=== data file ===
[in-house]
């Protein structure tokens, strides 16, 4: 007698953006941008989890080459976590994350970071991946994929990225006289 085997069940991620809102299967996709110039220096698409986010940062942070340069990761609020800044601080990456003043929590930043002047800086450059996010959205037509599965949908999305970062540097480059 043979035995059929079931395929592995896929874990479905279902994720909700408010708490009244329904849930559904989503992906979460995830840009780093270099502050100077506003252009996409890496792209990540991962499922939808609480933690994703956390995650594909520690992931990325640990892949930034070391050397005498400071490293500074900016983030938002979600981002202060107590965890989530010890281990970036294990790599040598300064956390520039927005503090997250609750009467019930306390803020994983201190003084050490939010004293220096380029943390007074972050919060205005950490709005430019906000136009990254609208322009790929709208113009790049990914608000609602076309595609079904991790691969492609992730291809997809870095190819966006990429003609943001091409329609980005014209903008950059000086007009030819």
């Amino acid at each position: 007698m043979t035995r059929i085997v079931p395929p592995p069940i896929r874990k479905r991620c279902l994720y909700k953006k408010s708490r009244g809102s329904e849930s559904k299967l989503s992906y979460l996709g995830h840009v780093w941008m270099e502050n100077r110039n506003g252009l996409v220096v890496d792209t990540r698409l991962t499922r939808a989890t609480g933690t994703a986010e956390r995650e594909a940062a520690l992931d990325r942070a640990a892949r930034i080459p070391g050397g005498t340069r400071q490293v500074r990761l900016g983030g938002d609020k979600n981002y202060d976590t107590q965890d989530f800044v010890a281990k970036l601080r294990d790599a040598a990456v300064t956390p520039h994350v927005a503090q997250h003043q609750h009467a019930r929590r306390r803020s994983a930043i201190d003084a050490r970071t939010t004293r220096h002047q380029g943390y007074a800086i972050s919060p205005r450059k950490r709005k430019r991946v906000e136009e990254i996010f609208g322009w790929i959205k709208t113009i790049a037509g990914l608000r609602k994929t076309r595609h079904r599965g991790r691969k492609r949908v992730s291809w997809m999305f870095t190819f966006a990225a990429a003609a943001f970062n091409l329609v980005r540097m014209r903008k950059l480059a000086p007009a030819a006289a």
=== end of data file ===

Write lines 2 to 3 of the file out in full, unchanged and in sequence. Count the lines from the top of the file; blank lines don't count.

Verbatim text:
């Protein structure tokens, strides 16, 4: 007698953006941008989890080459976590994350970071991946994929990225006289 085997069940991620809102299967996709110039220096698409986010940062942070340069990761609020800044601080990456003043929590930043002047800086450059996010959205037509599965949908999305970062540097480059 043979035995059929079931395929592995896929874990479905279902994720909700408010708490009244329904849930559904989503992906979460995830840009780093270099502050100077506003252009996409890496792209990540991962499922939808609480933690994703956390995650594909520690992931990325640990892949930034070391050397005498400071490293500074900016983030938002979600981002202060107590965890989530010890281990970036294990790599040598300064956390520039927005503090997250609750009467019930306390803020994983201190003084050490939010004293220096380029943390007074972050919060205005950490709005430019906000136009990254609208322009790929709208113009790049990914608000609602076309595609079904991790691969492609992730291809997809870095190819966006990429003609943001091409329609980005014209903008950059000086007009030819």
């Amino acid at each position: 007698m043979t035995r059929i085997v079931p395929p592995p069940i896929r874990k479905r991620c279902l994720y909700k953006k408010s708490r009244g809102s329904e849930s559904k299967l989503s992906y979460l996709g995830h840009v780093w941008m270099e502050n100077r110039n506003g252009l996409v220096v890496d792209t990540r698409l991962t499922r939808a989890t609480g933690t994703a986010e956390r995650e594909a940062a520690l992931d990325r942070a640990a892949r930034i080459p070391g050397g005498t340069r400071q490293v500074r990761l900016g983030g938002d609020k979600n981002y202060d976590t107590q965890d989530f800044v010890a281990k970036l601080r294990d790599a040598a990456v300064t956390p520039h994350v927005a503090q997250h003043q609750h009467a019930r929590r306390r803020s994983a930043i201190d003084a050490r970071t939010t004293r220096h002047q380029g943390y007074a800086i972050s919060p205005r450059k950490r709005k430019r991946v906000e136009e990254i996010f609208g322009w790929i959205k709208t113009i790049a037509g990914l608000r609602k994929t076309r595609h079904r599965g991790r691969k492609r949908v992730s291809w997809m999305f870095t190819f966006a990225a990429a003609a943001f970062n091409l329609v980005r540097m014209r903008k950059l480059a000086p007009a030819a006289a």